Is it a 2, 3 or 4-second rule for following on a highway?

The in basket: I was cleaning out old e-mails when I came across one from Donald Payne, sent in 2008, to which I’d never attended.

“Yesterday I was signing up a senior driver for an AARP Senior Driver Class,” Don said, “and she said she had seen a program on TV in which two

Washington State Patrolmen were discussing, explaining and advocating a two-second following distance.  I saw the program myself, earlier, and

that’s what they were dealing with — a two-second distance.  “The lady said she was confused.  She is aware that the

State Driver’s Guide says four seconds; and having taken our class previously, she is aware of the three-second recommendation.

“So, the lady’s question is:  Which one is right?  Is it two, three, or four?

“What’s your take on the situation?”

The out basket: One of the troopers in question, Johnny Alexander, said he and Monica Alexander “may have briefly mentioned following distance during the KOMO Traffic Reports more than three-years ago. (That would have been around 2005.)

“However, we never participated in a television program where following distance was the topic,” he said. “The Department of Licensing Drivers Guide, page 71 – “Space Ahead,” indicates if you are driving 30 mph or less, the two-  to three-second rule is recommended.  However, at speeds higher than 30 mph, the four-second rule is recommended.  The Washington State Drivers Guide can be accessed through www.dol.wa.gov.

“We encourage our troopers to use the four-second rule.  Most troopers add one-second to the count to further reduce the chance of being the causing driver of a rear-end collision,” he said.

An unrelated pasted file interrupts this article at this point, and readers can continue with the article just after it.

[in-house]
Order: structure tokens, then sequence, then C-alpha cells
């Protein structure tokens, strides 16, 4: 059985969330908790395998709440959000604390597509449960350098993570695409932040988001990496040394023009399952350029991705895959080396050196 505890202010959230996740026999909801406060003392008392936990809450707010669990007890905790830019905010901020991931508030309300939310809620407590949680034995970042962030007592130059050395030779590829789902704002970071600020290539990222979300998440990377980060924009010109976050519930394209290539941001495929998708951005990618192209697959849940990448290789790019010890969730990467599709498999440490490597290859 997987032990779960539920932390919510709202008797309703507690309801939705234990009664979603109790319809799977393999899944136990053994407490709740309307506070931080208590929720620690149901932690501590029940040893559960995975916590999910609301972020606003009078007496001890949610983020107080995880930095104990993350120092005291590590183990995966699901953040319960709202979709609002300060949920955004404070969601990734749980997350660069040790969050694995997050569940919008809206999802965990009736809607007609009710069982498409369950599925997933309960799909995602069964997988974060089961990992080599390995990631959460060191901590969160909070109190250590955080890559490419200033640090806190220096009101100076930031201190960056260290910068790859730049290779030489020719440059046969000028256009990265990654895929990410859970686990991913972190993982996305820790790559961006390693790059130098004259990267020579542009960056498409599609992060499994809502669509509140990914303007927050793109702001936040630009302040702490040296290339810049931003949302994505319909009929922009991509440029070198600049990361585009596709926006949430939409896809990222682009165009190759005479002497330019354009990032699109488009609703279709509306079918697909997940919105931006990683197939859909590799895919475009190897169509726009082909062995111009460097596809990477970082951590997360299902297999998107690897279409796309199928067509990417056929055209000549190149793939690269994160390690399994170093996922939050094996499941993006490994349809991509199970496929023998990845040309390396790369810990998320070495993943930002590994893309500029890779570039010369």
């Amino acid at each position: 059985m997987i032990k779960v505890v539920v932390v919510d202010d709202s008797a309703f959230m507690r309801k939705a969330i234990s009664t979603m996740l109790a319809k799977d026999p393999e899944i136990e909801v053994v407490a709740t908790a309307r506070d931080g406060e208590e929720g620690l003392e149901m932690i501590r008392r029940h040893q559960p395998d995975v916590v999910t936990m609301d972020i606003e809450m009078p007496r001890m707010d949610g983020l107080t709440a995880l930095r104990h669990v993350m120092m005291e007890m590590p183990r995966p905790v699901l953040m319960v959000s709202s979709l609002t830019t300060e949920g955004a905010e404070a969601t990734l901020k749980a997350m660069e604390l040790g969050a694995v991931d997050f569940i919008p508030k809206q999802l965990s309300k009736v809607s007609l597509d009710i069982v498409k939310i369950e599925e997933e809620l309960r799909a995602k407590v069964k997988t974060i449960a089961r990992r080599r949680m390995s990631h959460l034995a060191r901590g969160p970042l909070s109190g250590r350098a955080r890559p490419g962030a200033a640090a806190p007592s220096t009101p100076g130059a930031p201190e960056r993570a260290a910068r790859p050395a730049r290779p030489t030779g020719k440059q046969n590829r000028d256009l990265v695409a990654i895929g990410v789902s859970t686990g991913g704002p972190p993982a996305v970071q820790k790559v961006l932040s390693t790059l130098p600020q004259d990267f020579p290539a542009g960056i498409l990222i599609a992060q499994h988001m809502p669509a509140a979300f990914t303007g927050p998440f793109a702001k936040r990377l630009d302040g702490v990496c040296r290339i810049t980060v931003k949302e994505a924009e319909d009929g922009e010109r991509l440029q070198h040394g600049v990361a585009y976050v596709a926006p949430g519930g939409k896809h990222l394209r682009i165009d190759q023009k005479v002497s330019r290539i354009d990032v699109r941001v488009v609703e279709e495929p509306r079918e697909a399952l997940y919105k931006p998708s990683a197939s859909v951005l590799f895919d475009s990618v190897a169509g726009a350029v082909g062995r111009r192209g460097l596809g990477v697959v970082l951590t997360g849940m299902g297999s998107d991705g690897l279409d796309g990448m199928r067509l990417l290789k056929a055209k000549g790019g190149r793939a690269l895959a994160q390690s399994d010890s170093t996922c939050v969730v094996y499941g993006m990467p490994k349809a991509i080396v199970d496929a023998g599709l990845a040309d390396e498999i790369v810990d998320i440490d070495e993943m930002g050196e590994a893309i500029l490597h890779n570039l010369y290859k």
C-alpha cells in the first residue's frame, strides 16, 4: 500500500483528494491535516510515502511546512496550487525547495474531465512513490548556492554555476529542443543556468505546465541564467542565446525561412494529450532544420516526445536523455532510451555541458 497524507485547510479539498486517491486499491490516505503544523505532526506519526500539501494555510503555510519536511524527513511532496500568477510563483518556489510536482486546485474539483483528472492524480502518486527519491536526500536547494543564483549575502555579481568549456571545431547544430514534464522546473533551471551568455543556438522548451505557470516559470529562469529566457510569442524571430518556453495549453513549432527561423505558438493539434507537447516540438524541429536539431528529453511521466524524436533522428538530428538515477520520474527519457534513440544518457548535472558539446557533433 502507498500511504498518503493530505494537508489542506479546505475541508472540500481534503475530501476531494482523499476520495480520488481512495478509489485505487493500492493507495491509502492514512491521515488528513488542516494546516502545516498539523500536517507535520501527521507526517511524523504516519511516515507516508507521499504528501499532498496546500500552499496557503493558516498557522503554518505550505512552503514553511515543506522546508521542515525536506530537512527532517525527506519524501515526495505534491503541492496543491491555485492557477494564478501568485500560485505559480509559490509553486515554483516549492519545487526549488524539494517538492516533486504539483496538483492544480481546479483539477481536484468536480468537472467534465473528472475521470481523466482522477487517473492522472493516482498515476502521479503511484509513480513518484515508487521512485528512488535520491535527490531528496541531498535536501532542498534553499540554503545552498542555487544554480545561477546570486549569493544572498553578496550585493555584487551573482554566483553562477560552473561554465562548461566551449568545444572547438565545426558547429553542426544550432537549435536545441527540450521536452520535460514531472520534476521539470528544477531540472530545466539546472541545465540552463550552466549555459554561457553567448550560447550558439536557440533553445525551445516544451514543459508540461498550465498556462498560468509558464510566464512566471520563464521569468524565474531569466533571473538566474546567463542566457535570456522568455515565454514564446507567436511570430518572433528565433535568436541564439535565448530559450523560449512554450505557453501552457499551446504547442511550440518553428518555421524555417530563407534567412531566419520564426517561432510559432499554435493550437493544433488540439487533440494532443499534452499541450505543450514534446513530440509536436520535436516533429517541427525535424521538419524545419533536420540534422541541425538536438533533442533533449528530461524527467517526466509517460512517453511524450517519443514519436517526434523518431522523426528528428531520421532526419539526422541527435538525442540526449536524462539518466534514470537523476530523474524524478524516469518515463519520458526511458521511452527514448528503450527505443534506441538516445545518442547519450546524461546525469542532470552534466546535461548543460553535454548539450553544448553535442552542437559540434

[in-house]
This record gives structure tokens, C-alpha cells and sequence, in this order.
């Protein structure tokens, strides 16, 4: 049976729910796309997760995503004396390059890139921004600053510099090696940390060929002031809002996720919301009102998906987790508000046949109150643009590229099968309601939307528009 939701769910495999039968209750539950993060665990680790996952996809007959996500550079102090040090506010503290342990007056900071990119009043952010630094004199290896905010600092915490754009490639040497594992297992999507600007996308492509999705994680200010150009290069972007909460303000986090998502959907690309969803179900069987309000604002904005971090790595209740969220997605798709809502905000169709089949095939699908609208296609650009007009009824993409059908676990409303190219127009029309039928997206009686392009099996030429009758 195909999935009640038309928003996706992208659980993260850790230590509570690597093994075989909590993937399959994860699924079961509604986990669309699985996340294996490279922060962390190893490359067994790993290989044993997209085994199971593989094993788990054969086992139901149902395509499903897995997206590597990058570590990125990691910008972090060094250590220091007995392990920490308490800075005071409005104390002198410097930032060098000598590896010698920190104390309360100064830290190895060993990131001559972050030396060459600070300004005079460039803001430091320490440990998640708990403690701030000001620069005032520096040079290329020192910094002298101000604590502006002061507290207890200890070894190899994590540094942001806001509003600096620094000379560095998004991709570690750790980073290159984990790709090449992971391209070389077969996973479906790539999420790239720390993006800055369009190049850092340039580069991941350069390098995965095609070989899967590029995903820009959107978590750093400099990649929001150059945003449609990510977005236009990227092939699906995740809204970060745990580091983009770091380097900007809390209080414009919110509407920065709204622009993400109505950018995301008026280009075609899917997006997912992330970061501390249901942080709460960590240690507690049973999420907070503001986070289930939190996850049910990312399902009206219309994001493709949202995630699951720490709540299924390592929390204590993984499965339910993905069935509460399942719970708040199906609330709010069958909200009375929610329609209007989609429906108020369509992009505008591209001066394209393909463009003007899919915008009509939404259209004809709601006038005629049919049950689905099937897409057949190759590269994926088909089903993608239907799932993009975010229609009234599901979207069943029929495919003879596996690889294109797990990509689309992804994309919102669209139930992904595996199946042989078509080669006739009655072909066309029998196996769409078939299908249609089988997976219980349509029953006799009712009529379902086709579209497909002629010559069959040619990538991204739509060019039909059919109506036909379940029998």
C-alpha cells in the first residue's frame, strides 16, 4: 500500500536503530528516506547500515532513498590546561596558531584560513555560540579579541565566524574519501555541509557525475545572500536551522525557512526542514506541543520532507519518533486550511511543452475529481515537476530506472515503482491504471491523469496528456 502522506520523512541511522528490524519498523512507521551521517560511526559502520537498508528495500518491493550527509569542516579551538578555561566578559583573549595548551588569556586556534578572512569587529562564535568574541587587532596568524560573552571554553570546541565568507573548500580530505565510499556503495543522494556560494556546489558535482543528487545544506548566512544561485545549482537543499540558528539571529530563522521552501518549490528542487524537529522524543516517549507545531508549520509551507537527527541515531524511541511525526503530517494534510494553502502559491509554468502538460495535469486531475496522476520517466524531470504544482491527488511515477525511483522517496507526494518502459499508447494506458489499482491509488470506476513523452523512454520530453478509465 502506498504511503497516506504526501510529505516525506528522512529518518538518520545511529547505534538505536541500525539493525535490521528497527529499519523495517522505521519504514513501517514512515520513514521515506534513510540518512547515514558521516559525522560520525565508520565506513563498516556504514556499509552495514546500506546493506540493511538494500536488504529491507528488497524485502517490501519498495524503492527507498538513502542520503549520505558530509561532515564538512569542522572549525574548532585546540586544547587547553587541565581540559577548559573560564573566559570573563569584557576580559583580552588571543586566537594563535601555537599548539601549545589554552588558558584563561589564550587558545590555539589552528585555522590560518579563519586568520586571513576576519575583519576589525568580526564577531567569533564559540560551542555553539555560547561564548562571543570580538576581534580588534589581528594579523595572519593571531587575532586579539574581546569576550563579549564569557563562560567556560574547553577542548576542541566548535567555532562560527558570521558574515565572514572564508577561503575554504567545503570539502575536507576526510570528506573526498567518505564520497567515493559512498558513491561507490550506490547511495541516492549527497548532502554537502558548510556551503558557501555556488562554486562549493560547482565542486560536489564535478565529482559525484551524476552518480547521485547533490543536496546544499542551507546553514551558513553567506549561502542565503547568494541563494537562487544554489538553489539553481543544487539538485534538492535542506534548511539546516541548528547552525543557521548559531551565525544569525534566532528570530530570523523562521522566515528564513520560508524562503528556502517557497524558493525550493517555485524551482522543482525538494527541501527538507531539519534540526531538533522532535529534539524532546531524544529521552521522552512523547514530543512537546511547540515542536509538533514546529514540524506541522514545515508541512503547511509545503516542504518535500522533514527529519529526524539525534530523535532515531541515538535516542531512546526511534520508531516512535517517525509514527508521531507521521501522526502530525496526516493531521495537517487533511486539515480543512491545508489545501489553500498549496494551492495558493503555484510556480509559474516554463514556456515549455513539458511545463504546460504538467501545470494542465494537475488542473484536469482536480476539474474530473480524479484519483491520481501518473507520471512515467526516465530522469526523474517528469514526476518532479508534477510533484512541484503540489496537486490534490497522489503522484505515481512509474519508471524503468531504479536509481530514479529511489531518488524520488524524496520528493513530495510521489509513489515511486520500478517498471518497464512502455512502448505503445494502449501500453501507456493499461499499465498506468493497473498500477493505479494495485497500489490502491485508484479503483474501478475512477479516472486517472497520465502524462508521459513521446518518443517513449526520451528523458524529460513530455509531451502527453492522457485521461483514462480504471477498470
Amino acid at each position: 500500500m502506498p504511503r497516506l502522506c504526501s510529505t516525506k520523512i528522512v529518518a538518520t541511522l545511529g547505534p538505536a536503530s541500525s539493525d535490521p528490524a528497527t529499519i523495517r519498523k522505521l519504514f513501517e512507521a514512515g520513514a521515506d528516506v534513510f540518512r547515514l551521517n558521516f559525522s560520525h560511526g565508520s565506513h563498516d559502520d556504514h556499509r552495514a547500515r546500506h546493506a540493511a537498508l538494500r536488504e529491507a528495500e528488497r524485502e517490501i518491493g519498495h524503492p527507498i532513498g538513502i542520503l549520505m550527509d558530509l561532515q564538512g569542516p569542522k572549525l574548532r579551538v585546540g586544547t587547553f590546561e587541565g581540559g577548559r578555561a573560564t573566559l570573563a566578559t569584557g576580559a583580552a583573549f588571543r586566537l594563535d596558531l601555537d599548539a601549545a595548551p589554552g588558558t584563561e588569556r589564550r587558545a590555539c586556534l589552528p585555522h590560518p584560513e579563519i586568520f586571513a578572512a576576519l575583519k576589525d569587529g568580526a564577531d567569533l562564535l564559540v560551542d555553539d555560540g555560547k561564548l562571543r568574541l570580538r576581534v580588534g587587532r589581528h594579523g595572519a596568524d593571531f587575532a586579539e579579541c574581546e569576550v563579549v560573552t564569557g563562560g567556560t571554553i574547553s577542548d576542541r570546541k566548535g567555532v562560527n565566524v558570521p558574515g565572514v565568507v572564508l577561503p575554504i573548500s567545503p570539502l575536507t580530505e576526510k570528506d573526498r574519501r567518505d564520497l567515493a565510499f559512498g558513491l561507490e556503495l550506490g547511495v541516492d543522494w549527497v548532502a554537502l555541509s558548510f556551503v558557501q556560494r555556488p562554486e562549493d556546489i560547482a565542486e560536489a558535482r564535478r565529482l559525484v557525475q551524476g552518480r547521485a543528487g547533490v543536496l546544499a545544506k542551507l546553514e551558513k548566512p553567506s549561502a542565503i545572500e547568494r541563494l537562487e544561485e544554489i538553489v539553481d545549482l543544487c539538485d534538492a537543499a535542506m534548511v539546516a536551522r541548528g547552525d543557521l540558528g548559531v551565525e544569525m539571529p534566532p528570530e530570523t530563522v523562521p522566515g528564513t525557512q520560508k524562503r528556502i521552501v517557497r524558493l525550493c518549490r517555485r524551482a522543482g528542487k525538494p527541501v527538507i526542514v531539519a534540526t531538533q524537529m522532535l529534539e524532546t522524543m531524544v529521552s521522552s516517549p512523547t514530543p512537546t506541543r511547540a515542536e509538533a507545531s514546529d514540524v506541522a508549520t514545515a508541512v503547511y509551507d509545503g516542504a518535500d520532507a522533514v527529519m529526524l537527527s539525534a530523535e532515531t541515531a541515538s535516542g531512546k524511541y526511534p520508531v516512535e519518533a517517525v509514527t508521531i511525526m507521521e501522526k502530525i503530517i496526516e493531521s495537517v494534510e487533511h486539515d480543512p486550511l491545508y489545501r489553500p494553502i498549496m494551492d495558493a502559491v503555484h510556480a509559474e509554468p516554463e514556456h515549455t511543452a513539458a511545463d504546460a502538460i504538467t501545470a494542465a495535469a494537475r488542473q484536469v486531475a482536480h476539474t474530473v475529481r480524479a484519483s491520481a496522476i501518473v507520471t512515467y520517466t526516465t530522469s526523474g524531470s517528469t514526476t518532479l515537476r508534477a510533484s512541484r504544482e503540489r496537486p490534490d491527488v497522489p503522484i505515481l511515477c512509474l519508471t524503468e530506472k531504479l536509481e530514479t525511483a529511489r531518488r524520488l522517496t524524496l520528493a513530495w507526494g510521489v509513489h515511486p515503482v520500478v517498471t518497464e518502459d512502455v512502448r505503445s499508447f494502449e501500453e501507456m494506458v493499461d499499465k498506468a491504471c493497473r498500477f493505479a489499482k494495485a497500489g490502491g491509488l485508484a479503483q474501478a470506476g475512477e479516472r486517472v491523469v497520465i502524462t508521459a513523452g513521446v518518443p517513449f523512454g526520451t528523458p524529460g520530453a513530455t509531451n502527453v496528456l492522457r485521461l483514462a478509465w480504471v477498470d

Since Don asked, my take on the situation is you’ll be darn lucky to maintain the recommended distance from the car ahead on a multi-lane highway in heavy traffic as some other driver will probably slide into the space, but it’s worth a try. It should be easily observed on a two-lane highway.

And in case this whole idea is foreign to you, here is how the driver’s guide says it works:

• Watch when the rear of the vehicle ahead passes a sign, pole, or any other stationary point.

• Count the seconds it takes you to reach the same spot: one-one-thousand, two-one-thousand, three-one- thousand, four-one-thousand. You are following too closely if you pass the mark before you finish counting.

• If so, drop back and then count again at another spot to check the new following distance. Repeat until you are following no closer than four seconds.

4 thoughts on “Is it a 2, 3 or 4-second rule for following on a highway?

  1. I was always taught it’s the “Two potato” rule. “One potato, two potato”.

    Seriously, if you tried to leave four seconds on the freeway during rush hour you’d never get where you’re going because people would be shaking their fists and cutting you off the whole way home.

    Another way I was taught was one car length per 10 miles per hour. The distance between dashed lines in the road is about a car length.

    Here is another question for you, how much distance should you leave between you and the car in front of you at stop light or sign? I was taught that you should be able to see the rear tires touch the ground on the car in front of you. But once again with busy roads and short turn lanes, this is not always the most polite thing to do when others are trying to squeeze into the lane.

    Thanks for the opportunity to share.

  2. I’ve followed the three second rule for yes years. surprisingly no one usually fills in the space. Even in rush hour traffic. sure maybe a few cars slip in every now and then but I have open ed up 50 yards in front of me quite frequently during rush hour. research the affects of adaptive cruise control sometime it’s quite an amazing technology that could reduce rush hour impact around the region

  3. The 4 second rule at 60 MPH equates to 352 feet or just 8 feet less than the goal post to goal post length of a football field. At 30 MPH we should stay a half a field apart and at 40 MPH 2/3’s of a field. I find these tools more useful than counting.

Leave a Reply

Your email address will not be published. Required fields are marked *

Before you post, please complete the prompt below.

Enter the word yellow here: